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Early Phase EHR Adopters Focus on Health IT Infrastructure

Healthcare organizations in the early phase of EHR adoption are focused primarily on health IT infrastructure, such as interoperability and data security, according to a roundtable of 31 high-level healthcare executives.

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Source: Getty Images

By Fred Donovan

- Healthcare organizations in the early phase of EHR adoption are focused primarily on health IT infrastructure, such as interoperability and data security, according to a roundtable of 31 high-level healthcare executives.

The roundtable was sponsored by LexisNexis Risk Solutions in collaboration with the College of Healthcare Information Management Executives (CHIME).

Participants said that healthcare interoperability is an “ongoing challenge,” as organizations look to exchange health data within their systems and externally with data partners. Interoperability is about data exchange, data consumption, and meaningful use of data.

“You can have all the connectivity you want, but if you’re not able to deliver that information into the clinical workflow of those who would use it, then you shouldn’t even bother,” said one roundtable participant.

Participants said they were using one-time passwords, biometrics screening, and knowledge-based authentication as part of a multi-layered strategy to beef up their data security.

Healthcare executives are less concerned about checking compliance boxes and more concerned about earning and retaining patient trust, they noted. This is done by keeping health records secure, maintaining accurate and complete records, and providing a personalized healthcare experience.

Providers are the custodians of patient data, and securing that data is important regardless of whether HIPAA requires them to do it, the roundtable participants agreed.

“You lose the patient’s confidence in your ability to deliver healthcare. Patients will go somewhere else because they don’t trust that you can take care of their data,” one participant said.

Organizations heading into phase two of their EHR implementation are more concerned about data governance and patient and provider directories, the roundtable judged.

In terms of data governance, ensuring medical records are current, complete, and accurate is an important concern for organizations. Siloed approaches to data governance don’t work. Healthcare executives are focused on an enterprise-wide effort that includes input from health information management and quality assurance.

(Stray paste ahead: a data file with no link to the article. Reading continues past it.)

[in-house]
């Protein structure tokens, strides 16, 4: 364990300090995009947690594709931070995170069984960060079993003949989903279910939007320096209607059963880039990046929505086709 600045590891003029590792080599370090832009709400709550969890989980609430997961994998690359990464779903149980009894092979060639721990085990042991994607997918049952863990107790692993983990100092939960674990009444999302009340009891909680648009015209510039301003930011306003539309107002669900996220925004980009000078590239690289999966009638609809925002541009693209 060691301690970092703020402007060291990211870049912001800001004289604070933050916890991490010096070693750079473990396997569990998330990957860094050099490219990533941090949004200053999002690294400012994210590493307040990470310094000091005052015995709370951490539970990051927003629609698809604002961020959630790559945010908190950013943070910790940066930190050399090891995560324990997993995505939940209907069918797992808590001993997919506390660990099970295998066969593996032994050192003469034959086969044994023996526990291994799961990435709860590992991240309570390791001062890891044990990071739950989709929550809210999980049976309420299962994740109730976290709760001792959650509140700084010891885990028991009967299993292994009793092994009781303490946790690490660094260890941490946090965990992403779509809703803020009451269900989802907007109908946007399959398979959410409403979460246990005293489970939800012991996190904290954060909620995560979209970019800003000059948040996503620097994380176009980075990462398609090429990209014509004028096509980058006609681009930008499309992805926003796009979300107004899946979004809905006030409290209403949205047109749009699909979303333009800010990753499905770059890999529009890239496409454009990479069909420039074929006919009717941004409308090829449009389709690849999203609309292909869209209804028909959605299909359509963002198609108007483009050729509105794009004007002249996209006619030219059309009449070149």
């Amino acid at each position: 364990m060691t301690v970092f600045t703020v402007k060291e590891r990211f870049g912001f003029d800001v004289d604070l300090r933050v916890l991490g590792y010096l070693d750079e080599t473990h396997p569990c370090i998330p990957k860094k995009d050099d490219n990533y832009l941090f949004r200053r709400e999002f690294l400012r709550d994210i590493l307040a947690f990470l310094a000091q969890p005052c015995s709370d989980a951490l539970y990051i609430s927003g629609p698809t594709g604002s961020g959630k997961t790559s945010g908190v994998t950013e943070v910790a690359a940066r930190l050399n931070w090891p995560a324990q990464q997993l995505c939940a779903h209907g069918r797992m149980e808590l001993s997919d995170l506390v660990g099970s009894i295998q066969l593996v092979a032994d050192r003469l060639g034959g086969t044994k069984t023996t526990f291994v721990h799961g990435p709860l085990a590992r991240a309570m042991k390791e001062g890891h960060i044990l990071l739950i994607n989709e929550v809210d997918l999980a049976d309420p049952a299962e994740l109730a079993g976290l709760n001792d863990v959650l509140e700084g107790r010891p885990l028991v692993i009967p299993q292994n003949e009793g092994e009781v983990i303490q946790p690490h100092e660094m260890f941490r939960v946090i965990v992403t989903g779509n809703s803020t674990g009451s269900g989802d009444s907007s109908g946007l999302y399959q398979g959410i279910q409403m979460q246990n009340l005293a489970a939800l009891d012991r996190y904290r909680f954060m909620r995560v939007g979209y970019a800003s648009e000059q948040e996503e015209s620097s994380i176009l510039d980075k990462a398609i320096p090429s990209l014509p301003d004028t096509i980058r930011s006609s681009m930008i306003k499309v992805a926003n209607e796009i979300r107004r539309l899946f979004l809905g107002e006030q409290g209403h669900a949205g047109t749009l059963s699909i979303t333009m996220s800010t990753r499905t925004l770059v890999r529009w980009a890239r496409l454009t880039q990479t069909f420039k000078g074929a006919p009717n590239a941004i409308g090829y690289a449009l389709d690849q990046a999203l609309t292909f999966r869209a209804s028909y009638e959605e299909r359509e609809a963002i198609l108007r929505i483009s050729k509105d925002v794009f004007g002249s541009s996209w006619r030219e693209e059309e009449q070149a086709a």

For participants, managing patient directories is a difficult task, particularly if they are going through mergers and acquisitions. Many favored having a national patient identifier, which they said would support interoperability across the healthcare ecosystem, but some doubted this would happen. Accurate provider directories should be maintained in order to support referrals and coordination of care, the participants stressed.

Organizations that are in phase three of their EHR implementation are worried about data analytics and patient engagement. The ability to mine data and partner with clinical operations is important in an era of value-based care, the participants observed.

“We’re working diligently to ensure we provide the highest quality care at the lowest cost,” one participant said.

Part of this effort is to set accurate risk adjustment targets and analyze data for patient encounters across the entire continuum of care. Unfortunately, there can be gaps between the data the health plan uses to set targets compared with claims data that the hospital submits.

Data quality and integrity are ongoing issues for organizations. “As we’re on this data analytics journey, we find that the data integrity is one of the biggest limiting factors and challenges in getting good, accurate insights,” said one participant.

Patient engagement is becoming a more important concern in the new era of healthcare consumerism, participants agreed.  

Healthcare executives are striving to personalize the healthcare experience for patients. They seek to provide the patient with the ability to communicate with providers on multiple platforms, including email, phone, mobile app, texting, and websites. This communication needs to be interactive, not generic.

They also predicted that the era is coming of patient-owned medical records available in a universal format where patients decide who accesses their data. Some were concerned that patients would not be able to manage their health data, while others thought the patients would be up to the task.

“Protecting, sharing and ensuring the accuracy of patient health information in the EHR is about doing what’s right for patients—not just complying with a regulation. When organizations take this approach, they gain patient trust and loyalty,” the report concluded.

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